It's Bleeding, er, Breeding Time Again, v2008
So, like many times before, I gently slide him back into the kitchen and block his passage into the den, either by holding paper towels down as a visual barrier, or with my feet as a rather more substantial barrier. Usually, after a couple of minutes, he either sighs and lifts his hips and starts going, or I pick him up and take him into the tiled front foyer, where he will generally start to poop after being put down.
With my arm really hurting, and at 22 lbs and the maneuvering required to put him down safely without shredding the skin off of both arms and hands, I decided he could darn well stay and poop in the kitchen. After five minutes of him trying to get past the paper towel and foot barricades, he took matters into his own hands. Well, mouth.
Having been to the ER several times during the years for iguana bites, the last couple I have dealt with on my own - they were not down into tendons or bone, there were no flaps of skin waving in the breeze, and I was able to get the bleeding stopped in a reasonable period of time after cleaning out the wounds.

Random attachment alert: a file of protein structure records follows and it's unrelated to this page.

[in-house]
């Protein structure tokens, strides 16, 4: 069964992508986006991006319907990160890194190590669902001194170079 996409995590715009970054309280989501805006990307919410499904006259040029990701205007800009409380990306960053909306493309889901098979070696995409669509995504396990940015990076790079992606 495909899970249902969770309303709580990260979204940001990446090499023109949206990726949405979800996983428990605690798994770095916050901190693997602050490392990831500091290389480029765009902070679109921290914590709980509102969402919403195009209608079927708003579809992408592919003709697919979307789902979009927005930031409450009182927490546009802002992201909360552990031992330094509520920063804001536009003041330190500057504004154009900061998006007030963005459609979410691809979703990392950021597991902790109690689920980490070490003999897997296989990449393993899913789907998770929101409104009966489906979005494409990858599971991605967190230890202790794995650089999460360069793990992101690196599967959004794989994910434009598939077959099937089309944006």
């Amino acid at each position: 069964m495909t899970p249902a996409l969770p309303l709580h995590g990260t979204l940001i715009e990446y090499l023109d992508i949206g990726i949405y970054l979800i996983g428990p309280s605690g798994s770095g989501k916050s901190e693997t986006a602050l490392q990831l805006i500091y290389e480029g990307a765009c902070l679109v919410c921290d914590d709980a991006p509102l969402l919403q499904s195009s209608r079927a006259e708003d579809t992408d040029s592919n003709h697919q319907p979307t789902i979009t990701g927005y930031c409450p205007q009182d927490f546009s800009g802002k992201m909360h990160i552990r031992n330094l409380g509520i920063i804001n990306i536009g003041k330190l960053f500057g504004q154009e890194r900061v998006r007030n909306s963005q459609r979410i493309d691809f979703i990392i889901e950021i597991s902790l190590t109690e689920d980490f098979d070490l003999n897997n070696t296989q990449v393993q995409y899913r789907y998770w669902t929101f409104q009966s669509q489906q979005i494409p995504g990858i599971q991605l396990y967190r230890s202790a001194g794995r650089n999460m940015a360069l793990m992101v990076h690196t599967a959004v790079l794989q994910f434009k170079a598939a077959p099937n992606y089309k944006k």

It is a great idea for pet owners (and gardeners, for that matter) to keep their tetanus shots up to date (authorities dither about whether you should get your boosters every 5, 7 or 10 years; I do 5-7, as in case I do get infected, I'd rather have more immune response (boosters closer together) than less (10 yrs apart).
For those who live with other adults who don't get freaked out at the sight of blood, getting bitten like this means help is right there. If one lives alone, as I do, you need to have back-up plans: friends or family you can call who aren't going to be freaked out by the sight of blood all over the place, who have keys to get into your house, and know a modicum of first aid so they can either deal with the wound themselves (if appropriate) or get your wounded appendage secured for the trip to the ER.